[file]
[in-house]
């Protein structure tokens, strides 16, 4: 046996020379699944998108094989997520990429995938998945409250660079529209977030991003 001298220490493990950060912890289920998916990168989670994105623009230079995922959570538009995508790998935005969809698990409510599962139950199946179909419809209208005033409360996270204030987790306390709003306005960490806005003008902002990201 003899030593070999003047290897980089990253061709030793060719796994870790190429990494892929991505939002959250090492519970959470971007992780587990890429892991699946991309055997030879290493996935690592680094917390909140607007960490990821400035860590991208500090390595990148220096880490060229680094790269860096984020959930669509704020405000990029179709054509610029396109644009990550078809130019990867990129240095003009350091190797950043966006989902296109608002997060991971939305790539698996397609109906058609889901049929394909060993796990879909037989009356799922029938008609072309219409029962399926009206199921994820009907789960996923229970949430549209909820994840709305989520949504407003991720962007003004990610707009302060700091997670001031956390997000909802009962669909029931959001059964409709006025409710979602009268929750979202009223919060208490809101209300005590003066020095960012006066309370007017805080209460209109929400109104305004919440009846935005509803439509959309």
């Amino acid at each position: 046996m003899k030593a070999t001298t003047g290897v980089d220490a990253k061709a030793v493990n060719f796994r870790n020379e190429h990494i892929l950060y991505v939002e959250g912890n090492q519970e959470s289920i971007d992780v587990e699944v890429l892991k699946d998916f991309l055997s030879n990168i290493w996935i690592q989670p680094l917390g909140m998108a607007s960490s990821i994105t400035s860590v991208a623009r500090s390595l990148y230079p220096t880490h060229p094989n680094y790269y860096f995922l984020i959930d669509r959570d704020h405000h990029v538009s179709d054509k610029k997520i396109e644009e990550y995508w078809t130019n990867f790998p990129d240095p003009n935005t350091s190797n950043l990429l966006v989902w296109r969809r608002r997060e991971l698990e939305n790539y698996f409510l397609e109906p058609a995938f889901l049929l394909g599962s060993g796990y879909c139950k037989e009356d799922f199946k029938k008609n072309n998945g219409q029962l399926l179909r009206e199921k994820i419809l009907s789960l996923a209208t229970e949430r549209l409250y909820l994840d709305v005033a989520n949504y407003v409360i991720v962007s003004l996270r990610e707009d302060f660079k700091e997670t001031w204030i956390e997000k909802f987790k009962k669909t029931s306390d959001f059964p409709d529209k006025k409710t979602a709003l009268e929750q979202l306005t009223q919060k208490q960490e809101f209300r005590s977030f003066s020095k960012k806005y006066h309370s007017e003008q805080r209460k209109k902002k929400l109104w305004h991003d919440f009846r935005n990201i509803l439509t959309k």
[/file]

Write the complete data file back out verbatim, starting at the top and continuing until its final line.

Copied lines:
[in-house]
């Protein structure tokens, strides 16, 4: 046996020379699944998108094989997520990429995938998945409250660079529209977030991003 001298220490493990950060912890289920998916990168989670994105623009230079995922959570538009995508790998935005969809698990409510599962139950199946179909419809209208005033409360996270204030987790306390709003306005960490806005003008902002990201 003899030593070999003047290897980089990253061709030793060719796994870790190429990494892929991505939002959250090492519970959470971007992780587990890429892991699946991309055997030879290493996935690592680094917390909140607007960490990821400035860590991208500090390595990148220096880490060229680094790269860096984020959930669509704020405000990029179709054509610029396109644009990550078809130019990867990129240095003009350091190797950043966006989902296109608002997060991971939305790539698996397609109906058609889901049929394909060993796990879909037989009356799922029938008609072309219409029962399926009206199921994820009907789960996923229970949430549209909820994840709305989520949504407003991720962007003004990610707009302060700091997670001031956390997000909802009962669909029931959001059964409709006025409710979602009268929750979202009223919060208490809101209300005590003066020095960012006066309370007017805080209460209109929400109104305004919440009846935005509803439509959309």
């Amino acid at each position: 046996m003899k030593a070999t001298t003047g290897v980089d220490a990253k061709a030793v493990n060719f796994r870790n020379e190429h990494i892929l950060y991505v939002e959250g912890n090492q519970e959470s289920i971007d992780v587990e699944v890429l892991k699946d998916f991309l055997s030879n990168i290493w996935i690592q989670p680094l917390g909140m998108a607007s960490s990821i994105t400035s860590v991208a623009r500090s390595l990148y230079p220096t880490h060229p094989n680094y790269y860096f995922l984020i959930d669509r959570d704020h405000h990029v538009s179709d054509k610029k997520i396109e644009e990550y995508w078809t130019n990867f790998p990129d240095p003009n935005t350091s190797n950043l990429l966006v989902w296109r969809r608002r997060e991971l698990e939305n790539y698996f409510l397609e109906p058609a995938f889901l049929l394909g599962s060993g796990y879909c139950k037989e009356d799922f199946k029938k008609n072309n998945g219409q029962l399926l179909r009206e199921k994820i419809l009907s789960l996923a209208t229970e949430r549209l409250y909820l994840d709305v005033a989520n949504y407003v409360i991720v962007s003004l996270r990610e707009d302060f660079k700091e997670t001031w204030i956390e997000k909802f987790k009962k669909t029931s306390d959001f059964p409709d529209k006025k409710t979602a709003l009268e929750q979202l306005t009223q919060k208490q960490e809101f209300r005590s977030f003066s020095k960012k806005y006066h309370s007017e003008q805080r209460k209109k902002k929400l109104w305004h991003d919440f009846r935005n990201i509803l439509t959309k």